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    About

    The Quickfire, Walking Street Photography of Norwich based photographer, Colin Hall.
    Published:
I find Norwich Street Photography to be the most engaging pursuit. People and their environments really intrigue me and I try to present the aesthetic blend of both to the best of my ability.

I use a quickfire, walking style to take my images. I read the street ahead and manoeuvre myself into positions from which to take the image and move straight along, very often without being noticed at all. I have developed camera handling techniques that allow me take many images of several subjects, sometimes within just a few seconds of each other.
The act of photographing someone would usually trigger a defensive stance from the your subject, so it is essential that I do not disturb my subjects for my work to retain its 'natural' feel. People are beautiful when they are at peace, so its up to me to not become part of the image.
I work at amazing high speeds, using tiny apertures and high asa ratings. This creates a very grainy image, which is not always to everyone's taste ... But I think it's a style that grows on you over time.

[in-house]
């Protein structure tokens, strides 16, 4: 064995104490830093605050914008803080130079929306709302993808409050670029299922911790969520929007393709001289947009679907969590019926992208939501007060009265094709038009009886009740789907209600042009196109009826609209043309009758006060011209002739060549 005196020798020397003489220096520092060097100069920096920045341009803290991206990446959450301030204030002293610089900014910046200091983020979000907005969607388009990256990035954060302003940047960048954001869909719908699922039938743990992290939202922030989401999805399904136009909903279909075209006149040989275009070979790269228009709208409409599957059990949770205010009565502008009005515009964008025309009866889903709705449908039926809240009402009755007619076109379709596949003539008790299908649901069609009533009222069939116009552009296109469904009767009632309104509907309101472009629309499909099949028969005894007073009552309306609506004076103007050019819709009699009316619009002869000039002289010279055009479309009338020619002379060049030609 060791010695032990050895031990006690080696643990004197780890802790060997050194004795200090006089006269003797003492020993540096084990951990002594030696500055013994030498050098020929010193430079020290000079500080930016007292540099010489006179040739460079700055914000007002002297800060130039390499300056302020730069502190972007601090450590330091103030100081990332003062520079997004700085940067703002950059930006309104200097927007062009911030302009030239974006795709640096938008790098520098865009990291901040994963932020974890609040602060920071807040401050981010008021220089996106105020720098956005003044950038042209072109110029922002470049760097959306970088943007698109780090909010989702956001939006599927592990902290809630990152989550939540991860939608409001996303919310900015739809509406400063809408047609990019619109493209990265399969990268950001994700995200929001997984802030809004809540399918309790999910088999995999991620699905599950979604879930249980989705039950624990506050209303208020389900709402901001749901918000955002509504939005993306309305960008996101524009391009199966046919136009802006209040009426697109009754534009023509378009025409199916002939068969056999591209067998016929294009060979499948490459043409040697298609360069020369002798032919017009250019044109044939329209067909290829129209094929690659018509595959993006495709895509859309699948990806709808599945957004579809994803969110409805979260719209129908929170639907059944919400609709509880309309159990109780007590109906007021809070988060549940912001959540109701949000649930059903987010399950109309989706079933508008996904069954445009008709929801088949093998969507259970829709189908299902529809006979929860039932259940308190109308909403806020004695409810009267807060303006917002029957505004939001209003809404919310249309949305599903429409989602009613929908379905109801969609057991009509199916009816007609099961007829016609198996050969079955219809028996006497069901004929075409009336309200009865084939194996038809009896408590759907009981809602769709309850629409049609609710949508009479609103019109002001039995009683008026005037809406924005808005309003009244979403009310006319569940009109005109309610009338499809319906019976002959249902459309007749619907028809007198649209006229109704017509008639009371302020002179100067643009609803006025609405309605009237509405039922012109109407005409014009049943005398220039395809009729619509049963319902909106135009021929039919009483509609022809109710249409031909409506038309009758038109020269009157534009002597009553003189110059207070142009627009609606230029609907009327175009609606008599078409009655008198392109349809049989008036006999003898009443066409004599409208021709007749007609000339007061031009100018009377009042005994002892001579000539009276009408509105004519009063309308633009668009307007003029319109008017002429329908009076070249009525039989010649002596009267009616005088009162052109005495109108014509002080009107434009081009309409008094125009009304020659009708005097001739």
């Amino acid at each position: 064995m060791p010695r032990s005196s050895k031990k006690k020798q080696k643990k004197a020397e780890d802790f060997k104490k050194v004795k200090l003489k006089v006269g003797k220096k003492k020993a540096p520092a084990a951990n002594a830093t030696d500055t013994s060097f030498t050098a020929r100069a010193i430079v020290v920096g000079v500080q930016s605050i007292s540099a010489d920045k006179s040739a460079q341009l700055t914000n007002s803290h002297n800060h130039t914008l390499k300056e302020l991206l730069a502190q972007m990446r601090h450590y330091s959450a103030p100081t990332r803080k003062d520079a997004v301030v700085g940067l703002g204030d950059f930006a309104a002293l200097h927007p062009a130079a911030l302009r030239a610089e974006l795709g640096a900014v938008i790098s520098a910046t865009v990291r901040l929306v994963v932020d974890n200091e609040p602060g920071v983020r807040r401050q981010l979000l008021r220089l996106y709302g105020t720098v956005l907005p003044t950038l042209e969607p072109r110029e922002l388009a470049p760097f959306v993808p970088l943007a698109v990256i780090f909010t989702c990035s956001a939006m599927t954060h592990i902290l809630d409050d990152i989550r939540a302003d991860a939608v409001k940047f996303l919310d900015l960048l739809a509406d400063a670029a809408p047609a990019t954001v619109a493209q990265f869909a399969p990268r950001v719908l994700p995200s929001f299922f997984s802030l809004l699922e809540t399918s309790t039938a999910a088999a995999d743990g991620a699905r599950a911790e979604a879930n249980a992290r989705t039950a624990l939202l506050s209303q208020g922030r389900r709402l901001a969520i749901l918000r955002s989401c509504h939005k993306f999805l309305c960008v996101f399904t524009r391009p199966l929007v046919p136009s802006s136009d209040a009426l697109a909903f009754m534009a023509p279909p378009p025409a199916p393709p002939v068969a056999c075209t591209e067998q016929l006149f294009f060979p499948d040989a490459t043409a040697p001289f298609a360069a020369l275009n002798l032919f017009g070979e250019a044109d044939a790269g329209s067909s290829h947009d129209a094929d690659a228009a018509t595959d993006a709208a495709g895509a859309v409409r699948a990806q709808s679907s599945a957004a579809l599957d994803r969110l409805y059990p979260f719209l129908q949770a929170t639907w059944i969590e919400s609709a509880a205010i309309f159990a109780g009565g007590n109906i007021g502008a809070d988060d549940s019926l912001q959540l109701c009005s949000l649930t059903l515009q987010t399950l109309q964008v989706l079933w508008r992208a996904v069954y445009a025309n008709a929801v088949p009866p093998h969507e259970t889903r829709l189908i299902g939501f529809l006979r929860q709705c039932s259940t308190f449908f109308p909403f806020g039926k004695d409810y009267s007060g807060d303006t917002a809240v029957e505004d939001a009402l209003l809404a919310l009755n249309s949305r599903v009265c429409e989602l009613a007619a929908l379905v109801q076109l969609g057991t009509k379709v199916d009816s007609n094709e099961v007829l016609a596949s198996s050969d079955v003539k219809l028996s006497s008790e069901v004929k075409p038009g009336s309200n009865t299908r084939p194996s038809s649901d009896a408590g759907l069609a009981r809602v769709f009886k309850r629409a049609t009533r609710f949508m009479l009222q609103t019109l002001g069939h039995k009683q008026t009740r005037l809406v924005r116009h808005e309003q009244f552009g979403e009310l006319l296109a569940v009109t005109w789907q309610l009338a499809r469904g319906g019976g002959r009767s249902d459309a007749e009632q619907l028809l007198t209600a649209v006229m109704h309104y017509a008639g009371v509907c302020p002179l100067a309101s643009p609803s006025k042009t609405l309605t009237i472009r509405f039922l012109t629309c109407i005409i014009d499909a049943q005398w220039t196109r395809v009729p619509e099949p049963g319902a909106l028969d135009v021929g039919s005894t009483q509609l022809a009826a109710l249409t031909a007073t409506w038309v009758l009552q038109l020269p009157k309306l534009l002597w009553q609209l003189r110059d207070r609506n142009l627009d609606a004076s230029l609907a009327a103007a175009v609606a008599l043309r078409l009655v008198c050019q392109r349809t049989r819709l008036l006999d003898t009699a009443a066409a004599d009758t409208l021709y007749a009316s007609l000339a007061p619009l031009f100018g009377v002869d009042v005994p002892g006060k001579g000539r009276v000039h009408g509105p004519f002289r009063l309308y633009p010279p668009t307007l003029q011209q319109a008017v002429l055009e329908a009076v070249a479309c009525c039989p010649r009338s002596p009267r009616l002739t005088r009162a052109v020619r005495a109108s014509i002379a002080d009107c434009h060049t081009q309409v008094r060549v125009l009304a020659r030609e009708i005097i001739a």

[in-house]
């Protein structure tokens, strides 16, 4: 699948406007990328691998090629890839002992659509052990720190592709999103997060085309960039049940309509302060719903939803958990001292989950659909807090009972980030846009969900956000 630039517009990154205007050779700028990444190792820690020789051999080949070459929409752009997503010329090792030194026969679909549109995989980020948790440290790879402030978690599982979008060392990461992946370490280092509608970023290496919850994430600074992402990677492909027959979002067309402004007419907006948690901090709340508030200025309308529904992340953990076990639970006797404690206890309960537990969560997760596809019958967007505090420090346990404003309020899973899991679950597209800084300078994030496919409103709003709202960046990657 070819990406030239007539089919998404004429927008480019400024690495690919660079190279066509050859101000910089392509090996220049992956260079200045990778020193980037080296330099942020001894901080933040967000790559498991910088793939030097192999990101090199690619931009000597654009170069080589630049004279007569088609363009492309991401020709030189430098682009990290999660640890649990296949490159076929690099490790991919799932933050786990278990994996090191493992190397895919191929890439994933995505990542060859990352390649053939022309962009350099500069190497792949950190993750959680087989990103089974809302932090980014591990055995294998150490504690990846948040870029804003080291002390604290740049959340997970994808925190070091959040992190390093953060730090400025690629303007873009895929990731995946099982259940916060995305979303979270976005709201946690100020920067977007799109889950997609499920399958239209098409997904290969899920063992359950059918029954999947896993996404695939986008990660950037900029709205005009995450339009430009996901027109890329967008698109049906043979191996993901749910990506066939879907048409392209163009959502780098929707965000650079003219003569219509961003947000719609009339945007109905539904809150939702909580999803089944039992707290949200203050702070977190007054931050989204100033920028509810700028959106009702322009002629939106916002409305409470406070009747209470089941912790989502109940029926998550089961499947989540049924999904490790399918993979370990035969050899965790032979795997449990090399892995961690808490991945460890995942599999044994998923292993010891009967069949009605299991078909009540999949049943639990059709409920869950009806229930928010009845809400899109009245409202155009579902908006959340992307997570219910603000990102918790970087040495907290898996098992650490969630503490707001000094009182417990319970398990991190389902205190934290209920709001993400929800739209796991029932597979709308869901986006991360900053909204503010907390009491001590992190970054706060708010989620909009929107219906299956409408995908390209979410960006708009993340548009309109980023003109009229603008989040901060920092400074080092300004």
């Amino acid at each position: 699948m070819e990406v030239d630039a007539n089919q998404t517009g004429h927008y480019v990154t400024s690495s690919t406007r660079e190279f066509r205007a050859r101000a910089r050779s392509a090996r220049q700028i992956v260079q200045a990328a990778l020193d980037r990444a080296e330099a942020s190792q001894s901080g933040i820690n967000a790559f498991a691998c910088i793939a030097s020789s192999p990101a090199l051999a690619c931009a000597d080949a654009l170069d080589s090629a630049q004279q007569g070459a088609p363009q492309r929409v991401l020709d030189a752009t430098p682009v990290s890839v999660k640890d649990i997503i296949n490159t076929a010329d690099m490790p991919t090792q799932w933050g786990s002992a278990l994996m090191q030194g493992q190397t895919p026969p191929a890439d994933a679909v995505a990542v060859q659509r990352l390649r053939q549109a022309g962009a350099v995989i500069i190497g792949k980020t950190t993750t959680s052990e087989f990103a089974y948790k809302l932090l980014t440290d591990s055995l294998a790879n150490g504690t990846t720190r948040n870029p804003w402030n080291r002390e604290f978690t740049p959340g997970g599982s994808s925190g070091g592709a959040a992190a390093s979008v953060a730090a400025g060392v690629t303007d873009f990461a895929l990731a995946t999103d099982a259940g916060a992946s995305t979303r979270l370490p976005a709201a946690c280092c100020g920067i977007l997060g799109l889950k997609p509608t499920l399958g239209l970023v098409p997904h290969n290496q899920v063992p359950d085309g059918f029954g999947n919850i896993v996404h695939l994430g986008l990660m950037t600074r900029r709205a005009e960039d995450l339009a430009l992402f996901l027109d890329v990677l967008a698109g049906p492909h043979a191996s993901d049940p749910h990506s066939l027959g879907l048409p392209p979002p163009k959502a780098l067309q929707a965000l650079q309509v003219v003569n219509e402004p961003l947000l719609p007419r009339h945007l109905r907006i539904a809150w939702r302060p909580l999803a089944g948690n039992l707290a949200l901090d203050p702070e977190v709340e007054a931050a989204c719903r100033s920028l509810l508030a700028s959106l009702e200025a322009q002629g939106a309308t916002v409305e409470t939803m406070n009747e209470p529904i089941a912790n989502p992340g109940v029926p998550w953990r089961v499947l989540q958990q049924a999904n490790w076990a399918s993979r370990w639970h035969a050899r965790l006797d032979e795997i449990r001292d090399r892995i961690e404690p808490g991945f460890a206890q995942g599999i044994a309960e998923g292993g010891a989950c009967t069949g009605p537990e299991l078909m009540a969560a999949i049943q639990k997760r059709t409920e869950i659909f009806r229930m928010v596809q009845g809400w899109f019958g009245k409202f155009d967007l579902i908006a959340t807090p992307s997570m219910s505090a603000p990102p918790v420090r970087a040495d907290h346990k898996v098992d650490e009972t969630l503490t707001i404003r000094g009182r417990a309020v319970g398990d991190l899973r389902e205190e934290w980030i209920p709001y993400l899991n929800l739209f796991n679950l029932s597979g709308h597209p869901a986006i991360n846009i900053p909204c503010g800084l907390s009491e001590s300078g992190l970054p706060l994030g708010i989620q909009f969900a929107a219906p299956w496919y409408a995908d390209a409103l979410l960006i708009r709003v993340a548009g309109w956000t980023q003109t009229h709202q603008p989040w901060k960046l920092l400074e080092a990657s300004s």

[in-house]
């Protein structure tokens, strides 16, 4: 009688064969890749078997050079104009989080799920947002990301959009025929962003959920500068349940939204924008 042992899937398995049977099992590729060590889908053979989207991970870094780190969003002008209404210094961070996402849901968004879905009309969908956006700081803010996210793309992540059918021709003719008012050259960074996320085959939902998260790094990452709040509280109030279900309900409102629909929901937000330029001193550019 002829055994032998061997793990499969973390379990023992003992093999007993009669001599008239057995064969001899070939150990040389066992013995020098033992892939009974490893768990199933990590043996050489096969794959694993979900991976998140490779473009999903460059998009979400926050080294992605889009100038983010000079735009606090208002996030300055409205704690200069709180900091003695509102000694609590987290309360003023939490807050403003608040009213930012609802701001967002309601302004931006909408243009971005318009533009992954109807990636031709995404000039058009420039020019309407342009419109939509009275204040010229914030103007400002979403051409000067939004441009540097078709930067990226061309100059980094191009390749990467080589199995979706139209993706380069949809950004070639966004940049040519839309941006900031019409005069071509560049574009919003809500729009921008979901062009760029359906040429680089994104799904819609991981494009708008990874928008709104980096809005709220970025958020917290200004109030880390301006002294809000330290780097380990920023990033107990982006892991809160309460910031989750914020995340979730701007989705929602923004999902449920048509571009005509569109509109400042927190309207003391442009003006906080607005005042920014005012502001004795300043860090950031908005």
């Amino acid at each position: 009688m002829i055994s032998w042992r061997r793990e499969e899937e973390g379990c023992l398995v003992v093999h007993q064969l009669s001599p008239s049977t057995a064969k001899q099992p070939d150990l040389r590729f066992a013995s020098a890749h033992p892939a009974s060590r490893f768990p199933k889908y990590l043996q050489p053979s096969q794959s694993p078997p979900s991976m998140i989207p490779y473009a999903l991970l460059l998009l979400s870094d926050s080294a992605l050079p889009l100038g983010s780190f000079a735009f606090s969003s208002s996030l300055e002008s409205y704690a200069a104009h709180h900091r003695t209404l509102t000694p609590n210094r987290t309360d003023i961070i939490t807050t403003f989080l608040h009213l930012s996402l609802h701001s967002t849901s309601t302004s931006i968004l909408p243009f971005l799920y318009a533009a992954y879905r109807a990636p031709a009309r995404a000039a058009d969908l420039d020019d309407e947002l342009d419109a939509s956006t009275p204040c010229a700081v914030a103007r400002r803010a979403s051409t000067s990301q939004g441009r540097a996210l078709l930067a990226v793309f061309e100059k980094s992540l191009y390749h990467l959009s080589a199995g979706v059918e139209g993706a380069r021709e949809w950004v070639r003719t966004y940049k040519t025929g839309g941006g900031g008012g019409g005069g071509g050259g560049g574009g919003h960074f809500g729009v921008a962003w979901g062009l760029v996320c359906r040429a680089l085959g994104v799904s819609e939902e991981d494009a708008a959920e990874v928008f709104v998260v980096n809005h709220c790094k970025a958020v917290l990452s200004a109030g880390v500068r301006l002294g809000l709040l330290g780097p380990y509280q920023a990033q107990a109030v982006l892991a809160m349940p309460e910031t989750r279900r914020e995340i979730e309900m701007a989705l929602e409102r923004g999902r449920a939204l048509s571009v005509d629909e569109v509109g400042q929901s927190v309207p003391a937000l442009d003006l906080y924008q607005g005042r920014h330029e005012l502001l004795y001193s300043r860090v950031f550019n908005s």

As my eye scans the street ahead, I'm looking for anything that could illustrate the beauty of human life. Whether it be solitary subjects, cosy couples or large groups, I'm looking to see if I can capture their essence into a frame (often square format).
I look for emotion. The basic Happiness and Sadness obviously, but also boredom, disillusionment, fear and anxiety. The city has it all in a remarkably small area and it's there for the taking, if you develop your people senses.
Very often, people will be too absorbed in their own lives to give any regard to others. A Norwich street photographer is soaking it all up and looking for a way to show it pictorially.
There is some contention as to whether photography is art. My instinct is that the photographic process is not, but the results can be.
Presenting life photographically is a challenging occupation. Some will feel that the best way to achieve this is to photograph as accurately as possible and leave nothing for your viewer to interpret. Personally, I like to leave questions in my work. I like to allow the viewer's experiences in life to overlay my images, developing depth in to the characters and scenes.
Please take some time to look further at my images and if you have any questions please feel free to contact me. I have no secrets and would be only too pleased to discuss technique and equipment with any enthusiasts.

Thanks for looking ... Colin (Norwich Street Photographer)
(streetphotography@artistnos.co.uk)